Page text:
Like nearly one half of the Mongolian population, the capital city of Ulaanbaatar is herself a nomad. The city has a changed locations more than twenty times over the past 350 years before taking root in her current location in a sweeping valley bounded by four sacred peaks, including Bogd Khan Mountain to the south. Along with her location, the capital has changed names over the year, having been called Urguu from 1639 to 1706, Ikh Khuree from 1706 to 1911, Niislel Khuree from 1911 to 1923 and finally Ulaanbaatar since 1924. But despite her many transformations, Mongolia’s capital has remained constant as the political, economic and cultural center of the nation, and as a city rich in both character and contrast. Indeed there aren’t many world capitals in which you can ride a horse, visit a nomadic family, and enjoy fine dining and luxurious spa treatments all in the same day.
Ulaanbaatar today is a vibrant city of more than one million residents.
The city reflects a close and sometimes amusing juxtaposition of nomadic traditions and modern society, perhaps best summarized by her skyline dotted with both gers (felt tents) and towering skyscrapers. The city’s contrast can also be found among those who call it home, from traditional – clothing – clad herders, to Armani suit wearing business men women, to a growing number of expatriate hailing from nearly every corner of the globe. Only in Ulaanbaatar might you find a horse cart bouncing down the central avenue alongside a Mercedes Benz, or a market selling both livestock and designer clothing, In short, there is something for everyone and always a site to behold in Ulaanbaatar.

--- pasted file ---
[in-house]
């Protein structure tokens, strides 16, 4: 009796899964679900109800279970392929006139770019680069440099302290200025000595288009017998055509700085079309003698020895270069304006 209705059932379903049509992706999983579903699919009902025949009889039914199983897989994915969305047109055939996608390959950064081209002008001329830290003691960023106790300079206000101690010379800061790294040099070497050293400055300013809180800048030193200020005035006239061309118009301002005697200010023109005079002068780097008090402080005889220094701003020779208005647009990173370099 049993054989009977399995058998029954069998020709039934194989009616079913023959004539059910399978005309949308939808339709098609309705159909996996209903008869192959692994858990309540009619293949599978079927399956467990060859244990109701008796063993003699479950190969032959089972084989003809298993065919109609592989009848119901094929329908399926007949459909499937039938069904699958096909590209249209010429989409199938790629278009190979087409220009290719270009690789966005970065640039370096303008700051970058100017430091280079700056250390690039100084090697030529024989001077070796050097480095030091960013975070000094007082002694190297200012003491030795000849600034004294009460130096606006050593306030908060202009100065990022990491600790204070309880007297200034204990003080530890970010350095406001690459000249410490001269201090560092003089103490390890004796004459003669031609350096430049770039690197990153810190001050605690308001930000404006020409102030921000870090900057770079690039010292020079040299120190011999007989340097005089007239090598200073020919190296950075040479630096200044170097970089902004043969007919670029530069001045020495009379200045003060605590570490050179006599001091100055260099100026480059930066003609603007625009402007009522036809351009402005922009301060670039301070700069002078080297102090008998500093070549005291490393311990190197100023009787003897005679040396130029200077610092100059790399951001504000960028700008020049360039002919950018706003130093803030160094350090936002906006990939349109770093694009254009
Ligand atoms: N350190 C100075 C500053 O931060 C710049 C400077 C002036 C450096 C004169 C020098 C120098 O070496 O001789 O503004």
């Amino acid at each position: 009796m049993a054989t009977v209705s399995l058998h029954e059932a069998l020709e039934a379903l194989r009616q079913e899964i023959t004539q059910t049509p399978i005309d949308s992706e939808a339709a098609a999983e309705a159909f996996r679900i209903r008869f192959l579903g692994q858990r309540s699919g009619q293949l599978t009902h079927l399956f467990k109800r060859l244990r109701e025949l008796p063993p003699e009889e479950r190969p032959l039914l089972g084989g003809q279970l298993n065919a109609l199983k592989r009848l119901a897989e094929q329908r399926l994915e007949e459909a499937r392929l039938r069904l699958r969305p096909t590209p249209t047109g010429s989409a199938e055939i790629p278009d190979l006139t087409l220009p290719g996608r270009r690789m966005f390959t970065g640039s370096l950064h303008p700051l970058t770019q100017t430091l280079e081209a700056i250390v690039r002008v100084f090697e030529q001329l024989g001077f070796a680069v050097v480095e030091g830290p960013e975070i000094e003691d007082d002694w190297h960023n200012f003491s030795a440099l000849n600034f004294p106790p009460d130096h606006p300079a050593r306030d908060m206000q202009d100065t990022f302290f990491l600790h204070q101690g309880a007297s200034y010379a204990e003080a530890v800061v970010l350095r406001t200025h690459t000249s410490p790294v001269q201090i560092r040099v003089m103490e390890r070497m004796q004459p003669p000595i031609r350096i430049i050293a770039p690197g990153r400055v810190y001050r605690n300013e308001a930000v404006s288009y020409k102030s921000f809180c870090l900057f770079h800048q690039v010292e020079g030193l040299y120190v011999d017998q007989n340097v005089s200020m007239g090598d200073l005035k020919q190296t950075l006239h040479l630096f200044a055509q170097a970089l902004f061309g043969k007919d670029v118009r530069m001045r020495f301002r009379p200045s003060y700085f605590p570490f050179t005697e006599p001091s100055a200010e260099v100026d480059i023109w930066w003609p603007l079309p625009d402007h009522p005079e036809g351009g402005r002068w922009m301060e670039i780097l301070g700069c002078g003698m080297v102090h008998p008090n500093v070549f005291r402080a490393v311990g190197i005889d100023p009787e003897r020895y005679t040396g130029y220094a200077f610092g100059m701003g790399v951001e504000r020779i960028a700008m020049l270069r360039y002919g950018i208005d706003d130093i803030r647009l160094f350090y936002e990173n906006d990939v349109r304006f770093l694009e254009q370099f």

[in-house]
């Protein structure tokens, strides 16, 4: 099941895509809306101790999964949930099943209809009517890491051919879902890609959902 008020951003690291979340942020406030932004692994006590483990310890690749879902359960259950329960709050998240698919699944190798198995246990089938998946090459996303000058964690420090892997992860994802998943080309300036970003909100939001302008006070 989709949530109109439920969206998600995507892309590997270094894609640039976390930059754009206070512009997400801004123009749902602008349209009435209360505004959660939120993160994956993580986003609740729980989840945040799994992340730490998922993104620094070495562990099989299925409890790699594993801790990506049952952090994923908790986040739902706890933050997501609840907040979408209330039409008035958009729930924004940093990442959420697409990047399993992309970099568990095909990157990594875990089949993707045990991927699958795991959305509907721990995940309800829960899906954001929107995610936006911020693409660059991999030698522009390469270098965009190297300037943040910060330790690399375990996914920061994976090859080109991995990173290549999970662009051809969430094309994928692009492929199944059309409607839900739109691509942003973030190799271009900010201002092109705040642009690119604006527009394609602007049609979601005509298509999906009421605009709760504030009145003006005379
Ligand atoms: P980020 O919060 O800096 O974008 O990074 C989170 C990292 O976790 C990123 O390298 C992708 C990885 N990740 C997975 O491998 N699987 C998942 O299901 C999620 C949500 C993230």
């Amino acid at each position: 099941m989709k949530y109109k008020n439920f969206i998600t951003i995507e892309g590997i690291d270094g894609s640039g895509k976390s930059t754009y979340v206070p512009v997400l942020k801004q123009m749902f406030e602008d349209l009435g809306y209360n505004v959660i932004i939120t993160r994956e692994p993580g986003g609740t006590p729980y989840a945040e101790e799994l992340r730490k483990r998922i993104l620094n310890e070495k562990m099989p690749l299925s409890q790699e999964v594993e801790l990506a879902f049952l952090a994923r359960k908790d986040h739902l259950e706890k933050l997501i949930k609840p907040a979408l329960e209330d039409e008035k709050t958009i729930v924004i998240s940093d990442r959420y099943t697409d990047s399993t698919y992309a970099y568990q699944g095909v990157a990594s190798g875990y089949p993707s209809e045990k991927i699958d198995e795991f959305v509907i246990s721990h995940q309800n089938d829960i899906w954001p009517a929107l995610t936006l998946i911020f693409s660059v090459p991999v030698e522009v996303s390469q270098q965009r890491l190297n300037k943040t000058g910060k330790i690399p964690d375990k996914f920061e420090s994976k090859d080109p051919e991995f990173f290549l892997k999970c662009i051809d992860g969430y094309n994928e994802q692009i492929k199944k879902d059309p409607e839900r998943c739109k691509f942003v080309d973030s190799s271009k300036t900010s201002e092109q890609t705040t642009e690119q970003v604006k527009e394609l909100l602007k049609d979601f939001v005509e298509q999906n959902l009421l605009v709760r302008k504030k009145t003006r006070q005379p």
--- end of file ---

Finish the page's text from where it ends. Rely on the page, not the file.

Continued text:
If cities have a heart and they certainly do, then the heart of Ulaanbaatar is Chinggis Khan Square. This sprawling plaza situated in front of the capital building, is The PLACE where resident and visitors gather for celebrations, exhibitions, and concerts, or just leisurely stroll with friends. Running along the southern edge of the square is Enkh Taivny orgon Choloo (Peace Avenue), Ulaanbaatar’s main thoroughfare, which spans from East to West across the city. On Peace Avenue, you will find a myriad of shopping hotspots, selling everything from cashmere, to restaurants, bars and cafes, serving up Italian, French, Korean, Chinese, Turkish, American and Mongolian cuisines, to name but a few.
Besides serving as the jumping off point for all travel throughout the country, Ulaanbaatar has much to offer visitors. The city’s eight museums are bursting at the seams with treasures such as 3000 year old Hunnu artifacts, prehistoric dinosaur bones, and Chinggis Khaan era armor and weapons. Dozens of cultural venues throughout the city present daily performances of dance, theatre, music and contortionism. The city is also home to one of the world’s largest open air markets, Narantuul, with more than 250 vendors selling everything under the sun.